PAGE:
CEDIA ESC-N – Advanced training for networking engineers



There have been several edits to this post since it originally went live – normally we would make a new post, but since this link seems to be doing the rounds we have chosen to add the extras here.



You’ve all heard of someone ‘SMAARTing’ the room. Well, sadly, that’s not quite right. SMAART is a tool, that skilled engineers use to produce data. Think of it more like a magic wand – without the right spells inside the wizard’s brain, it’s worse than useless, and can do more harm than good!

If you’ve ever wondered what those graphs are that sound guys and gals like to look at, and want to feel like a wizard, then you should check out the SMAART Operator Fundamentals webinars. They’re being hosted on YouTube, from the software developers and lead trainers, giving you a rundown of what SMAART is, what it does – and doesn’t – do, and when you should use it. They run live at 7pm GMT Mondays, Wednesdays and Fridays, and take questions from the audience – but you can always catch up at your own pace.



Everyone’s looked at a speaker and thought “well it’s just some paper, wood and glue, I can do that” – now’s your chance. There must be plenty of yards, sheds or garages just itching for some pencil & paper, caffeine-induced maths lightbulb moments, and sawdust. However, it’s useful to have some guidance, because whatever you’re thinking of doing, chances are someone’s done it before and can save you a little trouble. One such gentleman is the inimitable Scott Hinson, who has somehow found the time to make an incredible amount of speakers between wrestling megawatts and children – not at the same time – and he’s been kind enough to document and explore many of the quirks and questions that you’re likely to encounter.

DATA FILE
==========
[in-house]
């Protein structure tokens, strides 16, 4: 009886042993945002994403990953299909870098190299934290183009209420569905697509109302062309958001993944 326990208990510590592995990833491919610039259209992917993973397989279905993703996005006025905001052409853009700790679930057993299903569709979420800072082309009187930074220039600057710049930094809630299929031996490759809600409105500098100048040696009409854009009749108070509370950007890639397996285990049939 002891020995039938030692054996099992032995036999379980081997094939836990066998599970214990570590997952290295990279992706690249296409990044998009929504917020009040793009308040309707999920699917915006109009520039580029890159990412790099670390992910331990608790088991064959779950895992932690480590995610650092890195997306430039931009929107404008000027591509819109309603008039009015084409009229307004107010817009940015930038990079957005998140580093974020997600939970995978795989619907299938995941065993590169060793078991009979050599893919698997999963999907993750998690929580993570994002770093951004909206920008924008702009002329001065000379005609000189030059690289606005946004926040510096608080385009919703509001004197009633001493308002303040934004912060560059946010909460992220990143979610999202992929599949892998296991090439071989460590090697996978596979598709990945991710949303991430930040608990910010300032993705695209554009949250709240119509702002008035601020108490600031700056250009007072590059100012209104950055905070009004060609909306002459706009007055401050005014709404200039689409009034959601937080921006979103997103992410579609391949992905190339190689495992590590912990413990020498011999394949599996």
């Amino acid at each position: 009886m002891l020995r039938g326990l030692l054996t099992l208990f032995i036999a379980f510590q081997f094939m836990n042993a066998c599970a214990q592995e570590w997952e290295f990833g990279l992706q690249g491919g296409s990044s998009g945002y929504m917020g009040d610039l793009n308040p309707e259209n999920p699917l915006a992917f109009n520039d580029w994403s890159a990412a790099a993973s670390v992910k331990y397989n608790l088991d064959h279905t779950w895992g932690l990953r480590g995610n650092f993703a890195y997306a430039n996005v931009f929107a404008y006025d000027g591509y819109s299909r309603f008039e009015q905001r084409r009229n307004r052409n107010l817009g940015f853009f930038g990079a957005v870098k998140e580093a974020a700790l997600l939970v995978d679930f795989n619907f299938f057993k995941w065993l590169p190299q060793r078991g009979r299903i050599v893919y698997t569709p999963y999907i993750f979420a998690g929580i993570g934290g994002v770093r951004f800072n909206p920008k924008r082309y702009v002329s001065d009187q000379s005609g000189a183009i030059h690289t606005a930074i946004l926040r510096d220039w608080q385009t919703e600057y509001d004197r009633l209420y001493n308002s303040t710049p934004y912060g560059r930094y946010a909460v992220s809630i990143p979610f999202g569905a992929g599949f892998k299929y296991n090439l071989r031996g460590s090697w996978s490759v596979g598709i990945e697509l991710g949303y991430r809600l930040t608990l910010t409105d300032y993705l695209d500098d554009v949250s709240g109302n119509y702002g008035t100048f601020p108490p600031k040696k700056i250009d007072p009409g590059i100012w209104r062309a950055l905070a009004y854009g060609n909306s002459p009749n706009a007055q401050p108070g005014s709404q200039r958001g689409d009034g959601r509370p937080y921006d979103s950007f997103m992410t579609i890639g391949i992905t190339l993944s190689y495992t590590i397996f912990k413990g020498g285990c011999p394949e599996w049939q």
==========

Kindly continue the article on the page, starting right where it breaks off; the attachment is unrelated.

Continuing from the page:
His Facebook page, is a goldmine, with complete start to finish projects including lists of fully costed components. The real treasure though, is found in this spreadsheet, which he kindly put together after I griped about how awful FB is for finding archival diamonds:

That cumbersome URL will whisk you off to a land of some of the most insightful and entertaining papers on speaker design that exist on the internet. I consider it required reading for any aspiring engineer who likes to get their hands dirty!



Martin Audio are possibly the longest running PA manufacturer in the business, and more or less invented touring sound along with TurboSound. More recently, they showed the world how beam steering can be done at an individual driver level to improve the consistency of line array sound. are hosting a series of webinars on topics such as low frequency system design, using EASE Focus to design your system before the gig, and a whole host of other topics. Check out their list and register here: